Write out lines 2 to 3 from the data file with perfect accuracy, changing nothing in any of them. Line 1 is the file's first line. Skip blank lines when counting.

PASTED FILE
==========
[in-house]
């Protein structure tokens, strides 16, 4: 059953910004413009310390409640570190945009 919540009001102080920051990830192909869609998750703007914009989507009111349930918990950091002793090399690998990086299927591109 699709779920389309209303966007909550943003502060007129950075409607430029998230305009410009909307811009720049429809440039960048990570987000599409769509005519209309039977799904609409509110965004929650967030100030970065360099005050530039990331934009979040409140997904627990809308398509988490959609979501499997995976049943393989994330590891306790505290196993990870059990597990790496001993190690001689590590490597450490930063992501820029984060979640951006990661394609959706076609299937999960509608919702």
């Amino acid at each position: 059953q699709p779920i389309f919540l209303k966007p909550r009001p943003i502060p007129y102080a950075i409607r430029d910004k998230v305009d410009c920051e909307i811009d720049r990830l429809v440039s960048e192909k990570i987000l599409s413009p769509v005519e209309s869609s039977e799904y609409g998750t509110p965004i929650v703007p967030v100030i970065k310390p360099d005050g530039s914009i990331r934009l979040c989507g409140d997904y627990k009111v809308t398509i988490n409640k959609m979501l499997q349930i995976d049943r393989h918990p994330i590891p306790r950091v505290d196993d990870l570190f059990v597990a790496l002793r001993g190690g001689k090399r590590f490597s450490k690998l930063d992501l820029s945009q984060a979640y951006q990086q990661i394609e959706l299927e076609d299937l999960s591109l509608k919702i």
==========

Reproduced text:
């Protein structure tokens, strides 16, 4: 059953910004413009310390409640570190945009 919540009001102080920051990830192909869609998750703007914009989507009111349930918990950091002793090399690998990086299927591109 699709779920389309209303966007909550943003502060007129950075409607430029998230305009410009909307811009720049429809440039960048990570987000599409769509005519209309039977799904609409509110965004929650967030100030970065360099005050530039990331934009979040409140997904627990809308398509988490959609979501499997995976049943393989994330590891306790505290196993990870059990597990790496001993190690001689590590490597450490930063992501820029984060979640951006990661394609959706076609299937999960509608919702």
């Amino acid at each position: 059953q699709p779920i389309f919540l209303k966007p909550r009001p943003i502060p007129y102080a950075i409607r430029d910004k998230v305009d410009c920051e909307i811009d720049r990830l429809v440039s960048e192909k990570i987000l599409s413009p769509v005519e209309s869609s039977e799904y609409g998750t509110p965004i929650v703007p967030v100030i970065k310390p360099d005050g530039s914009i990331r934009l979040c989507g409140d997904y627990k009111v809308t398509i988490n409640k959609m979501l499997q349930i995976d049943r393989h918990p994330i590891p306790r950091v505290d196993d990870l570190f059990v597990a790496l002793r001993g190690g001689k090399r590590f490597s450490k690998l930063d992501l820029s945009q984060a979640y951006q990086q990661i394609e959706l299927e076609d299937l999960s591109l509608k919702i």